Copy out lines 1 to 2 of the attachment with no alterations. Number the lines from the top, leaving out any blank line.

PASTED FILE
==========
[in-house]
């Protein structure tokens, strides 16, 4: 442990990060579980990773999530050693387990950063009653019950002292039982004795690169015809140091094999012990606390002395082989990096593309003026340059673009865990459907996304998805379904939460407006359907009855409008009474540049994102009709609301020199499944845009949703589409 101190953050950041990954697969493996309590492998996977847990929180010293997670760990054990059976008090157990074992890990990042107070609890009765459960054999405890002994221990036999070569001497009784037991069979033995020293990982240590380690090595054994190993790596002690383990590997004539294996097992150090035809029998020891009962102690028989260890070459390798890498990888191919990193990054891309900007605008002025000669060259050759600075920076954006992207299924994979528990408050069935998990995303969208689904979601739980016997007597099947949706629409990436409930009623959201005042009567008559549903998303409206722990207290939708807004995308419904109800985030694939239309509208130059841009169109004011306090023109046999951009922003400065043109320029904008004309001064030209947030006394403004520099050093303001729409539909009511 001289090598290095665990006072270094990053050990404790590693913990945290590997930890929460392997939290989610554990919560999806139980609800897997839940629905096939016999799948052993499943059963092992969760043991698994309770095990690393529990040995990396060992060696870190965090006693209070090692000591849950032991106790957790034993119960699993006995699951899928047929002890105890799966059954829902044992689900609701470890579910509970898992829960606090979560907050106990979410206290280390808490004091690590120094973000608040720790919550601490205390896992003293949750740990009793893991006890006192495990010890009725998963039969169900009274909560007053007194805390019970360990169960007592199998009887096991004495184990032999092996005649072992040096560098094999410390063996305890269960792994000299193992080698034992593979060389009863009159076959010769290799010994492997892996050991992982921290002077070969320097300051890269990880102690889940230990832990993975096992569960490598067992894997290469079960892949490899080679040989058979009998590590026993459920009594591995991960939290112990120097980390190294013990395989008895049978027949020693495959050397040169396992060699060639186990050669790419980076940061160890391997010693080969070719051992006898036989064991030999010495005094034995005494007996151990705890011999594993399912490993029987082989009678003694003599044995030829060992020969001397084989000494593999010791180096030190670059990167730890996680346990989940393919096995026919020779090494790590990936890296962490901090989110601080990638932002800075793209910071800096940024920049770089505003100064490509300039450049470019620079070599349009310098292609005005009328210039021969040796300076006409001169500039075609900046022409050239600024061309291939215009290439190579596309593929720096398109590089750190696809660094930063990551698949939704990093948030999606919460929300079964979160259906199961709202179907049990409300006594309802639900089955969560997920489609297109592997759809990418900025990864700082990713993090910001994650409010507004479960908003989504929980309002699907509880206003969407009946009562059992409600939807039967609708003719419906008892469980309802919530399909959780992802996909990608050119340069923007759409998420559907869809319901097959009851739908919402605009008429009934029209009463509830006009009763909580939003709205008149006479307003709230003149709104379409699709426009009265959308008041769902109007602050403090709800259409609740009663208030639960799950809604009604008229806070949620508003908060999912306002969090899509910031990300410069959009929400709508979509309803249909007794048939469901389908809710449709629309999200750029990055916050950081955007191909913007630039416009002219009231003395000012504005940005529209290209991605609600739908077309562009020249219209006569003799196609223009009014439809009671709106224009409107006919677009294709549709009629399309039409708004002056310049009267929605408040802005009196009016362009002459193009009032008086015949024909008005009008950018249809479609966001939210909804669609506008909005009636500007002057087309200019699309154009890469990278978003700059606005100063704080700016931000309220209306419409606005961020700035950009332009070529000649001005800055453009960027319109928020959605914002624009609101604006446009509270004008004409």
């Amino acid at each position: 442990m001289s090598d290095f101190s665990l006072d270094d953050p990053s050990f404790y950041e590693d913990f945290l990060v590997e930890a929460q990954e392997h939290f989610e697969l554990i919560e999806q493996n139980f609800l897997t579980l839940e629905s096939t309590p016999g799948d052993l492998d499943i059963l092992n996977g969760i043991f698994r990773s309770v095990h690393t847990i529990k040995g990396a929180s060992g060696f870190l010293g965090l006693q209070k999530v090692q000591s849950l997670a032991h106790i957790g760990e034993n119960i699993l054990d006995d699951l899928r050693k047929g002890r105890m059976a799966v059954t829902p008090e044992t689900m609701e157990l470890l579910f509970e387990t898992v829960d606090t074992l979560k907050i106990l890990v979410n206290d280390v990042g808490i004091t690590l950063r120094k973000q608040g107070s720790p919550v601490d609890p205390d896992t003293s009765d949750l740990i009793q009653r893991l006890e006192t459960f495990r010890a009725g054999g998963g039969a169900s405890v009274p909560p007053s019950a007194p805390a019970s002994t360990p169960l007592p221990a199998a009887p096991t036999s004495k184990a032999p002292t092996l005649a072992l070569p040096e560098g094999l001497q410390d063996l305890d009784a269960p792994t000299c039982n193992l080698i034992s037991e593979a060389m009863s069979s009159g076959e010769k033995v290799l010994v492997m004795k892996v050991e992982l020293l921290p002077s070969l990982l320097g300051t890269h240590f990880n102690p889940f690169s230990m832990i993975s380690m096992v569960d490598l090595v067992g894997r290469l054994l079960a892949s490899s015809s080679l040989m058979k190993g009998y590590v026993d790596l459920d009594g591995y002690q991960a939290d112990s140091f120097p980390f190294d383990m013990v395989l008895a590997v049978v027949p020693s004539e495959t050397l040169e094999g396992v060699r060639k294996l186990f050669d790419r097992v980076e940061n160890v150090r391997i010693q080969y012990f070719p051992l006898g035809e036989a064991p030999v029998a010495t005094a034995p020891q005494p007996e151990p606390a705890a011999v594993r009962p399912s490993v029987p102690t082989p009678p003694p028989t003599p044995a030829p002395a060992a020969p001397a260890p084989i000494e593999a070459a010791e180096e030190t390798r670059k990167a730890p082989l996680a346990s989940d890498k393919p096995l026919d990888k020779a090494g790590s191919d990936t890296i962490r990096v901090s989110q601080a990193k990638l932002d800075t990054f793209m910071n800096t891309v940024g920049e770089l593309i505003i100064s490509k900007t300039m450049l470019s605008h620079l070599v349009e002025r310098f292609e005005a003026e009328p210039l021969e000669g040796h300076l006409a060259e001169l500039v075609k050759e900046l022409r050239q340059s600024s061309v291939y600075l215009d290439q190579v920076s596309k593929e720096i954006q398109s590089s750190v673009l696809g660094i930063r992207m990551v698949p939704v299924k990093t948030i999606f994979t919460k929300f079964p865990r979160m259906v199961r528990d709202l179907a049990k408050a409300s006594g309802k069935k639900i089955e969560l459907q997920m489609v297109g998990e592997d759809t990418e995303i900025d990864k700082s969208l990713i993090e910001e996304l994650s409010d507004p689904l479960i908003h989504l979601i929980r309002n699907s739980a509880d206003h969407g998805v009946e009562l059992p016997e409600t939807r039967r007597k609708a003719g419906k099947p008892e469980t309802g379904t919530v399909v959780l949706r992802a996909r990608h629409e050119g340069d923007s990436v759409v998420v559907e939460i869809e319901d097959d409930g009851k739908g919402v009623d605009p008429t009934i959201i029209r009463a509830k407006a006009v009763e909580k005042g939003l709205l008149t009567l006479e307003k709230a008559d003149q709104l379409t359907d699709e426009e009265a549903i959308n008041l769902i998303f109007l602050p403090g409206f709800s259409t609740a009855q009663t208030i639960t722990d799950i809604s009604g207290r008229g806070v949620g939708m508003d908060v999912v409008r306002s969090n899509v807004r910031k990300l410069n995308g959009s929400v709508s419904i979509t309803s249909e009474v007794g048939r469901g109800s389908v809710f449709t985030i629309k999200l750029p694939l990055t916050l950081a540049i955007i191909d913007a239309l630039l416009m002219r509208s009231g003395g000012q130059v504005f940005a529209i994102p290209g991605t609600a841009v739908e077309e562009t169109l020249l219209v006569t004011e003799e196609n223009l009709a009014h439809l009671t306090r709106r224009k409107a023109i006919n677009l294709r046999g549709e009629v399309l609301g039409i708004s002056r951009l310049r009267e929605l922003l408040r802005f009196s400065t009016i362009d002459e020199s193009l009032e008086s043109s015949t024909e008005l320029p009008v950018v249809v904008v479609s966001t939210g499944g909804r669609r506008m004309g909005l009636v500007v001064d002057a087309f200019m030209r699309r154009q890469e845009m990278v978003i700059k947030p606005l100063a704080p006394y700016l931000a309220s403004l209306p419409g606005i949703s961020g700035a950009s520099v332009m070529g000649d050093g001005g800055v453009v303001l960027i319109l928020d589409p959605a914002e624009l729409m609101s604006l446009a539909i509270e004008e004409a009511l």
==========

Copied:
[in-house]
């Protein structure tokens, strides 16, 4: 442990990060579980990773999530050693387990950063009653019950002292039982004795690169015809140091094999012990606390002395082989990096593309003026340059673009865990459907996304998805379904939460407006359907009855409008009474540049994102009709609301020199499944845009949703589409 101190953050950041990954697969493996309590492998996977847990929180010293997670760990054990059976008090157990074992890990990042107070609890009765459960054999405890002994221990036999070569001497009784037991069979033995020293990982240590380690090595054994190993790596002690383990590997004539294996097992150090035809029998020891009962102690028989260890070459390798890498990888191919990193990054891309900007605008002025000669060259050759600075920076954006992207299924994979528990408050069935998990995303969208689904979601739980016997007597099947949706629409990436409930009623959201005042009567008559549903998303409206722990207290939708807004995308419904109800985030694939239309509208130059841009169109004011306090023109046999951009922003400065043109320029904008004309001064030209947030006394403004520099050093303001729409539909009511 001289090598290095665990006072270094990053050990404790590693913990945290590997930890929460392997939290989610554990919560999806139980609800897997839940629905096939016999799948052993499943059963092992969760043991698994309770095990690393529990040995990396060992060696870190965090006693209070090692000591849950032991106790957790034993119960699993006995699951899928047929002890105890799966059954829902044992689900609701470890579910509970898992829960606090979560907050106990979410206290280390808490004091690590120094973000608040720790919550601490205390896992003293949750740990009793893991006890006192495990010890009725998963039969169900009274909560007053007194805390019970360990169960007592199998009887096991004495184990032999092996005649072992040096560098094999410390063996305890269960792994000299193992080698034992593979060389009863009159076959010769290799010994492997892996050991992982921290002077070969320097300051890269990880102690889940230990832990993975096992569960490598067992894997290469079960892949490899080679040989058979009998590590026993459920009594591995991960939290112990120097980390190294013990395989008895049978027949020693495959050397040169396992060699060639186990050669790419980076940061160890391997010693080969070719051992006898036989064991030999010495005094034995005494007996151990705890011999594993399912490993029987082989009678003694003599044995030829060992020969001397084989000494593999010791180096030190670059990167730890996680346990989940393919096995026919020779090494790590990936890296962490901090989110601080990638932002800075793209910071800096940024920049770089505003100064490509300039450049470019620079070599349009310098292609005005009328210039021969040796300076006409001169500039075609900046022409050239600024061309291939215009290439190579596309593929720096398109590089750190696809660094930063990551698949939704990093948030999606919460929300079964979160259906199961709202179907049990409300006594309802639900089955969560997920489609297109592997759809990418900025990864700082990713993090910001994650409010507004479960908003989504929980309002699907509880206003969407009946009562059992409600939807039967609708003719419906008892469980309802919530399909959780992802996909990608050119340069923007759409998420559907869809319901097959009851739908919402605009008429009934029209009463509830006009009763909580939003709205008149006479307003709230003149709104379409699709426009009265959308008041769902109007602050403090709800259409609740009663208030639960799950809604009604008229806070949620508003908060999912306002969090899509910031990300410069959009929400709508979509309803249909007794048939469901389908809710449709629309999200750029990055916050950081955007191909913007630039416009002219009231003395000012504005940005529209290209991605609600739908077309562009020249219209006569003799196609223009009014439809009671709106224009409107006919677009294709549709009629399309039409708004002056310049009267929605408040802005009196009016362009002459193009009032008086015949024909008005009008950018249809479609966001939210909804669609506008909005009636500007002057087309200019699309154009890469990278978003700059606005100063704080700016931000309220209306419409606005961020700035950009332009070529000649001005800055453009960027319109928020959605914002624009609101604006446009509270004008004409």